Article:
Ira W. Martin, M.D., of Quincy, a prominent physician, son of Jabez and Martha Ann (Shores) Martin, was born in Decatur county, Ga., October 27, 1866. The Martin family has been in Decatur count, Ga., for more than a century and its members have long been prominently identified with the history of that region. Jabez Martin, the immediate ancestor of the subject sketch, was one of the largest planters and slave holders in that vicinity. Dr. Martin received his early education in the schools of southwest Georgia and in the academy at Attapulgus, of that state. He was graduated professionally in the Atlanta Medical college, in 1893, and has taken several post-graduate courses at Bellevue hospital, New York city, thoroughly equipping himself for the complex duties of his chosen profession. Beginning to practice in Concord, Gadsden county, he was engaged at that point until 1897, when he removed to Quincy. He is an active member of the Florida State Medical association and of the American Medical association and is local examiner for nearly all great life insurance companies. He is a Mason of Royal Arch degree and a consistent member of the Presbyterian church. In December, 1893, he was married to a daughter of Elijah Sheppard, of Gadsden county, a pioneer settler in 1826. They have two children, Esther and Ira. Dr. Martin is a very successful practitioner of medicine, having built up a splendid business at Quincy in remarkably short time, and has the confidence and good will of the community. (Vol. 1., Page 618)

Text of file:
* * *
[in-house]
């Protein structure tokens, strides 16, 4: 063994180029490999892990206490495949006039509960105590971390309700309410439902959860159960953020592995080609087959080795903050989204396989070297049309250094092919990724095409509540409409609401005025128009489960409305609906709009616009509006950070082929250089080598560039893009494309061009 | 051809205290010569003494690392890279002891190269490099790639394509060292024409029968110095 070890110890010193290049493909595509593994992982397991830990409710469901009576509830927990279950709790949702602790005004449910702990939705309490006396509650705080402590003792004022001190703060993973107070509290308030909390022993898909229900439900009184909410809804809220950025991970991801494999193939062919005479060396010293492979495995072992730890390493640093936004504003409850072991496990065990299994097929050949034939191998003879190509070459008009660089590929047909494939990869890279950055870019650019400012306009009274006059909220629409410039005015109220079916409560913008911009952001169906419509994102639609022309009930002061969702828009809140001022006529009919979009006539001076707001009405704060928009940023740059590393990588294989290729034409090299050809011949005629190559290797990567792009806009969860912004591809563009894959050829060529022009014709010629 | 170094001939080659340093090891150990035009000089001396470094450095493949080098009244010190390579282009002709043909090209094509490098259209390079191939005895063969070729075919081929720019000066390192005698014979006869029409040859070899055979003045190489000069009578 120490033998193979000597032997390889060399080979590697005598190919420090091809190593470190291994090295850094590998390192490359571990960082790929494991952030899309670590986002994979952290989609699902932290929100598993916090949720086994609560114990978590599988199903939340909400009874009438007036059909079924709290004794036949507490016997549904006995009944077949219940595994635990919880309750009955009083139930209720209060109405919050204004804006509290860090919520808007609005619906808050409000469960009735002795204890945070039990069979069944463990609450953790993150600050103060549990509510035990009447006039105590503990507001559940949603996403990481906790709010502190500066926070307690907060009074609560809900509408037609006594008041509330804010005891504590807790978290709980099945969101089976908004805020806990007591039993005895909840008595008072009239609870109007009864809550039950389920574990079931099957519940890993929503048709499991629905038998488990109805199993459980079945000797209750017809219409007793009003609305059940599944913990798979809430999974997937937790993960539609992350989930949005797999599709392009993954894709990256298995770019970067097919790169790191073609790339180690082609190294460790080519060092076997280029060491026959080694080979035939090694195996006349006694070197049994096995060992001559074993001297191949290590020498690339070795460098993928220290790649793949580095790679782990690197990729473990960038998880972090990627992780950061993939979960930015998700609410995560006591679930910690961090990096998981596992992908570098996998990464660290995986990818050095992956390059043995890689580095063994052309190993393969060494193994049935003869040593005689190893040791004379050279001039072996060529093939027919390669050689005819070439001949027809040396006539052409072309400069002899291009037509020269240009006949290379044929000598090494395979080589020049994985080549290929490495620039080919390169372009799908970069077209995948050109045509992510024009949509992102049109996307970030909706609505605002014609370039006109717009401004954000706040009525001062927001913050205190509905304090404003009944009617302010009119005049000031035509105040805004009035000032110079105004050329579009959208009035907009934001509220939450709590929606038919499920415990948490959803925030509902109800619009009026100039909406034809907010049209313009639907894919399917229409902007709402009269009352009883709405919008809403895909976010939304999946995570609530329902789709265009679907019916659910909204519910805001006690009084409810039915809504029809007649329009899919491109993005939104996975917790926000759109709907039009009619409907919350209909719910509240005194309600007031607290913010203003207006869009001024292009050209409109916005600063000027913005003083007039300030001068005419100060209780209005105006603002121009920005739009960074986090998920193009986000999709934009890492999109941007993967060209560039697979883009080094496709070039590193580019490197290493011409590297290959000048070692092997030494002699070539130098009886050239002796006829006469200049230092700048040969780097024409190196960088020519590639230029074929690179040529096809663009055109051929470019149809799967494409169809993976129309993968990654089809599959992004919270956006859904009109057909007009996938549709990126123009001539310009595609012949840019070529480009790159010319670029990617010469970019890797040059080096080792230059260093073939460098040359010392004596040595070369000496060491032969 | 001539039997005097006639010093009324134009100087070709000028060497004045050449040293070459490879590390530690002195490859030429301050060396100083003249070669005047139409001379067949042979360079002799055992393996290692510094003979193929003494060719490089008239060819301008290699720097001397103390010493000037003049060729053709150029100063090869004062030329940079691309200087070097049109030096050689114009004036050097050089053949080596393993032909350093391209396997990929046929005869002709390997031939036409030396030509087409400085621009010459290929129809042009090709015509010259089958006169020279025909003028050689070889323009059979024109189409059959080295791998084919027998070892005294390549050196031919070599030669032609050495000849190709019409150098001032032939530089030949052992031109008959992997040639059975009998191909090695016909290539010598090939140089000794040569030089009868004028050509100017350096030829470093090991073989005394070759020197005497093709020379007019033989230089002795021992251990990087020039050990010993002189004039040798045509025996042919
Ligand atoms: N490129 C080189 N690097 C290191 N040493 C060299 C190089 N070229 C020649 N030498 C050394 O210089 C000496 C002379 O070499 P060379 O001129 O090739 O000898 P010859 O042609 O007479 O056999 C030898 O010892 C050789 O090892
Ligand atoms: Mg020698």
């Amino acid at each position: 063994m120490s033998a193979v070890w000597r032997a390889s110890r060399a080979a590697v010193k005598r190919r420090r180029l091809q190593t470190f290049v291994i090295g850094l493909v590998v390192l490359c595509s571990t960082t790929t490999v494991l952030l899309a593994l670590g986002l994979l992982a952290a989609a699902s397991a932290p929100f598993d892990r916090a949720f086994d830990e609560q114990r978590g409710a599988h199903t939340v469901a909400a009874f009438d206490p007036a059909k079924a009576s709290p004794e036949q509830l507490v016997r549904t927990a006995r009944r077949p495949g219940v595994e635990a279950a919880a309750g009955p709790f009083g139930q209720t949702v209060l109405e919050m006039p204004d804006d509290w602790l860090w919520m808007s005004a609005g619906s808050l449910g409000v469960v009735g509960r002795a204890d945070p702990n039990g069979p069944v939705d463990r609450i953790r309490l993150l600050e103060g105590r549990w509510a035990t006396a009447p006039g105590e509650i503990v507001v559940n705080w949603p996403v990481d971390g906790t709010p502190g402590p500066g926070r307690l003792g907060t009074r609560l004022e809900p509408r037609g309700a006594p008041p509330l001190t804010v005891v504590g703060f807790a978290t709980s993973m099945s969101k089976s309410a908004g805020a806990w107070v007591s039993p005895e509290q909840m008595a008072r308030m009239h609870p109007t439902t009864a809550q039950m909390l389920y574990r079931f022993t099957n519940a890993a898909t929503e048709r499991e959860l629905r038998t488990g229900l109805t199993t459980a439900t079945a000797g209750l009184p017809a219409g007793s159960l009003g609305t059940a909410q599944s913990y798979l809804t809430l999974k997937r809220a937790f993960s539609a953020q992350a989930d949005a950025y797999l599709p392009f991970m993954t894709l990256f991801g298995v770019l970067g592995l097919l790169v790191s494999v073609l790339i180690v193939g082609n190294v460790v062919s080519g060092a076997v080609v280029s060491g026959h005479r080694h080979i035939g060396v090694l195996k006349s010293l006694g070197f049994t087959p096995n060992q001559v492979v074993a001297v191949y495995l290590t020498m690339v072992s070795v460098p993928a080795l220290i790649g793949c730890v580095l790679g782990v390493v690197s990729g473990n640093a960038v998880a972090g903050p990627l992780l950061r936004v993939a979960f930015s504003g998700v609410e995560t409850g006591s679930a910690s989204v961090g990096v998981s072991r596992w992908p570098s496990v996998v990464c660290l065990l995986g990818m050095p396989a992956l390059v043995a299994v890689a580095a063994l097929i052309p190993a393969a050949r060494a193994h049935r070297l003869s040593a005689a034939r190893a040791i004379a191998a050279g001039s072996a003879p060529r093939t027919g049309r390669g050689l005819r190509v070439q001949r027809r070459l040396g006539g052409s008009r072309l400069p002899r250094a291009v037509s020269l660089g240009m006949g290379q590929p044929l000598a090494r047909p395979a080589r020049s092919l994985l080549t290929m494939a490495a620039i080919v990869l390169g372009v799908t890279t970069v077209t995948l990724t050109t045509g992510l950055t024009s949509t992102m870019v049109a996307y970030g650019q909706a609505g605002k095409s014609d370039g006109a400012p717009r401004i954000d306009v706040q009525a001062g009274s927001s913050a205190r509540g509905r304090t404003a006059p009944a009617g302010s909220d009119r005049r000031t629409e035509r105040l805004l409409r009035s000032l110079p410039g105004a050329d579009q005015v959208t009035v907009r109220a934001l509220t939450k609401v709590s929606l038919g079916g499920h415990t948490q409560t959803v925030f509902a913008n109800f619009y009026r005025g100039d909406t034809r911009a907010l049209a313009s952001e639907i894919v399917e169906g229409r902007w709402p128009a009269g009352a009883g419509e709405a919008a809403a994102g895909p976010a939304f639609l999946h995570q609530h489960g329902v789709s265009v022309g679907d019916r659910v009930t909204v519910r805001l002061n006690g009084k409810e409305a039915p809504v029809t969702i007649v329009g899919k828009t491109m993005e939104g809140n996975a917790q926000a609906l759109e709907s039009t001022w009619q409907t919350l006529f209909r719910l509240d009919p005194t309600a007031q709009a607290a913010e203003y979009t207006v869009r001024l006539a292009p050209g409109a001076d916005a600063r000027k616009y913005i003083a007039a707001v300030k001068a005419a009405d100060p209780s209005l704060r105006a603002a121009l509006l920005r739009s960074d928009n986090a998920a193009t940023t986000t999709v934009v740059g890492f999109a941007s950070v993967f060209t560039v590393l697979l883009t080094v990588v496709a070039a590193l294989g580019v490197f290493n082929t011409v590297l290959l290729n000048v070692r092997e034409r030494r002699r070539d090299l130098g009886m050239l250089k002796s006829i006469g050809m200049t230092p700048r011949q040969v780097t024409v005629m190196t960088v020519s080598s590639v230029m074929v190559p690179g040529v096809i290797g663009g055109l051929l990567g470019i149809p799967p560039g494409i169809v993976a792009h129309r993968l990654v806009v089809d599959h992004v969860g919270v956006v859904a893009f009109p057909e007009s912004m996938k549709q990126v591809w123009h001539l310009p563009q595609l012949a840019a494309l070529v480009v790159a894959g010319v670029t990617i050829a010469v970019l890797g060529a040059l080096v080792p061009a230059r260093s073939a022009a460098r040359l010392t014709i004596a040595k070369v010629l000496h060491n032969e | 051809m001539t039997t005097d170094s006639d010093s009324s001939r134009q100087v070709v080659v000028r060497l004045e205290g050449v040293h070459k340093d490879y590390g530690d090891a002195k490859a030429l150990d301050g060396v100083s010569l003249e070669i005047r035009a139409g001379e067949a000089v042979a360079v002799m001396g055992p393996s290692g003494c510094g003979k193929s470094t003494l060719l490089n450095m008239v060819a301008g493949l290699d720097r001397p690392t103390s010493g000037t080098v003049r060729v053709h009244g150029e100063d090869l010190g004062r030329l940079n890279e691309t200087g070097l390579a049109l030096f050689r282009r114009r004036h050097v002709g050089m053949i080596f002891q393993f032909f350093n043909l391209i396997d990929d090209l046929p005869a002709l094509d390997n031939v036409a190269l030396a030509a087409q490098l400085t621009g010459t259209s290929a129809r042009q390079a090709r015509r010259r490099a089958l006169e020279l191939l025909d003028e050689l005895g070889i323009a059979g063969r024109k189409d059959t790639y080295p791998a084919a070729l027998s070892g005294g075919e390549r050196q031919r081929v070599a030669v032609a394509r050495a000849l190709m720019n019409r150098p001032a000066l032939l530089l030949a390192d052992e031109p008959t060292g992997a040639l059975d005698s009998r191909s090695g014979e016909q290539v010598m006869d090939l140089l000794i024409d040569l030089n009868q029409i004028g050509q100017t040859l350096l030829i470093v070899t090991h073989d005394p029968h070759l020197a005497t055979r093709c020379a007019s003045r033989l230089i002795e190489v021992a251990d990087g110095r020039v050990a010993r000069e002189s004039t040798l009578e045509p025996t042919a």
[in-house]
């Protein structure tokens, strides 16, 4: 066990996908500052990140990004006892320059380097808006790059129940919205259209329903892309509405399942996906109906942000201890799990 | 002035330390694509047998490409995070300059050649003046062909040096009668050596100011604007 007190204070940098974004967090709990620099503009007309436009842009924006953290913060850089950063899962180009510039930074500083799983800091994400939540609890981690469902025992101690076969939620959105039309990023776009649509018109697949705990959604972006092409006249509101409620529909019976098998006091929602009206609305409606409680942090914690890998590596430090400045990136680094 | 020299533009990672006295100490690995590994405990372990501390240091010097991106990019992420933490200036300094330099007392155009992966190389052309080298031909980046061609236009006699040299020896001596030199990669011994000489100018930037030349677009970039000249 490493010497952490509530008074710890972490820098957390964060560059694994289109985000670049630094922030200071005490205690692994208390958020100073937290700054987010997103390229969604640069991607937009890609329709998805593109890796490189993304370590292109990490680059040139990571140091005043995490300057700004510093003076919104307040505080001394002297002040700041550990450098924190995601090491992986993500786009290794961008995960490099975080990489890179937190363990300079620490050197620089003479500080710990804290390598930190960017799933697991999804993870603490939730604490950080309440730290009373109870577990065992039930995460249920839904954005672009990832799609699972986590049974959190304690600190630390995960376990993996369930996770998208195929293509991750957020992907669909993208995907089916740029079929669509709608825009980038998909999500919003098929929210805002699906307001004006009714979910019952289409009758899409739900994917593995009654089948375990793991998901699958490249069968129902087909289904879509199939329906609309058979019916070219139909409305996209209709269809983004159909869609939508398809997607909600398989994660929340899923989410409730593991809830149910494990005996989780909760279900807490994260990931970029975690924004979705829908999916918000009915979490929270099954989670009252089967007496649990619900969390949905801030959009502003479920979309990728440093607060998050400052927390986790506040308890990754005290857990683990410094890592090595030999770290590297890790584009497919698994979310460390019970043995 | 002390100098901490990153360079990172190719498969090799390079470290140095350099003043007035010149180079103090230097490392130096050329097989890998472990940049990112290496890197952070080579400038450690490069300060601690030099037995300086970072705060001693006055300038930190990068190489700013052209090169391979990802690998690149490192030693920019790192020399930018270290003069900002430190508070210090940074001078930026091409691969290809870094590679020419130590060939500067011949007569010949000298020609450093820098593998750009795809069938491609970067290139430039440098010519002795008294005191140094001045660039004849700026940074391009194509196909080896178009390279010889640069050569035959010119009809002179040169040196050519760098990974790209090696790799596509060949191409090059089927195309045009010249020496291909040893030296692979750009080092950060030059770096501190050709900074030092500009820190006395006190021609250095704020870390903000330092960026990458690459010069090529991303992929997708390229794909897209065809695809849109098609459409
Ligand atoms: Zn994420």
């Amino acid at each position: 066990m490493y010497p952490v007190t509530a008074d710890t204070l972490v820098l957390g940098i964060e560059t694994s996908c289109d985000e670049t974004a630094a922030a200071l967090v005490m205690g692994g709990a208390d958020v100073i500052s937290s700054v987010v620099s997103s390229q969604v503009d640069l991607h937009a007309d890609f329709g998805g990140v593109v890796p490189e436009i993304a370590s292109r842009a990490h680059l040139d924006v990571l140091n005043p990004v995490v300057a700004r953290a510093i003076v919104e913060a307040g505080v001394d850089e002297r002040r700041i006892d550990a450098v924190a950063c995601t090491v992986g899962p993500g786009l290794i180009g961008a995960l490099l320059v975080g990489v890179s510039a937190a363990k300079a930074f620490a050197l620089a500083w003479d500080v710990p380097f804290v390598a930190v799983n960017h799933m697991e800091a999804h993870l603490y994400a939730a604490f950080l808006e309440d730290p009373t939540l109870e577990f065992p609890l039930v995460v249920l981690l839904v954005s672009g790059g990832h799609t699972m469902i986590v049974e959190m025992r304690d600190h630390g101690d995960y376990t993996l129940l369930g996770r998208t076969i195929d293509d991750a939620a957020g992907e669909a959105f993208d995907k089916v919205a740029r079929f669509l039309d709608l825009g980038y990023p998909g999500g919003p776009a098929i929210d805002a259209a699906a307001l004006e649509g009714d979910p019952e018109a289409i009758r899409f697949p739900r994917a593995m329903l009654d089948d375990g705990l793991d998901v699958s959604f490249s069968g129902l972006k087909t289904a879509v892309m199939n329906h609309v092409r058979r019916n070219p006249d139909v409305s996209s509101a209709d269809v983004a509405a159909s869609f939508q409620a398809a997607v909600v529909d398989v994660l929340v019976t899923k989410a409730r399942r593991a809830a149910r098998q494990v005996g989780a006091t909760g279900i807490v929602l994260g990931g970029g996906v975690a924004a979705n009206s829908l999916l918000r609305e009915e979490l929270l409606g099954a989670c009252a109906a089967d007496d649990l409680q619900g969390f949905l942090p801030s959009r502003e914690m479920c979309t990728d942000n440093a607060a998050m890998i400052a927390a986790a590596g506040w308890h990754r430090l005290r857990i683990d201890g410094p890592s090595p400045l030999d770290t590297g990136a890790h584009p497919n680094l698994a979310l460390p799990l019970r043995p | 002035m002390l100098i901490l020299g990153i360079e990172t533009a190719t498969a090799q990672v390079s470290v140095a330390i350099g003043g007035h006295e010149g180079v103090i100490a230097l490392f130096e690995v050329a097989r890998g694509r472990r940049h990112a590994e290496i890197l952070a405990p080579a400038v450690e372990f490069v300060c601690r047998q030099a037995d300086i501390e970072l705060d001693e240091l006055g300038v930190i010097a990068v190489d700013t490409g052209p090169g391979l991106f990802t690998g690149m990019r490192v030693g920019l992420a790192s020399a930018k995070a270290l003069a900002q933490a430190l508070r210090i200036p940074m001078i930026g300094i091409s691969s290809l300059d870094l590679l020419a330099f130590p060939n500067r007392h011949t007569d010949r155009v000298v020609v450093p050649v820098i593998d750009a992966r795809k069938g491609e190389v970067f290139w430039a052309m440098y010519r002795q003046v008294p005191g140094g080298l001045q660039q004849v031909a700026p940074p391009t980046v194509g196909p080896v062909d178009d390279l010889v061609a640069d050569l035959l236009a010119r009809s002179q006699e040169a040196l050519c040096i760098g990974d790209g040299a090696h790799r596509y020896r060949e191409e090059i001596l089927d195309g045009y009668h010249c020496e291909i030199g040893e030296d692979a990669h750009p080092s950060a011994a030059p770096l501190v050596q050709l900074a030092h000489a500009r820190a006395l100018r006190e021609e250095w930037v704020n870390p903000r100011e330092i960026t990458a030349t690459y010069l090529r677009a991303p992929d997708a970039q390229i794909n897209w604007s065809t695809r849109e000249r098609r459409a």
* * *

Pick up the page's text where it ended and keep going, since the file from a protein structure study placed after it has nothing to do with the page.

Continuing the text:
Thomas Mitchell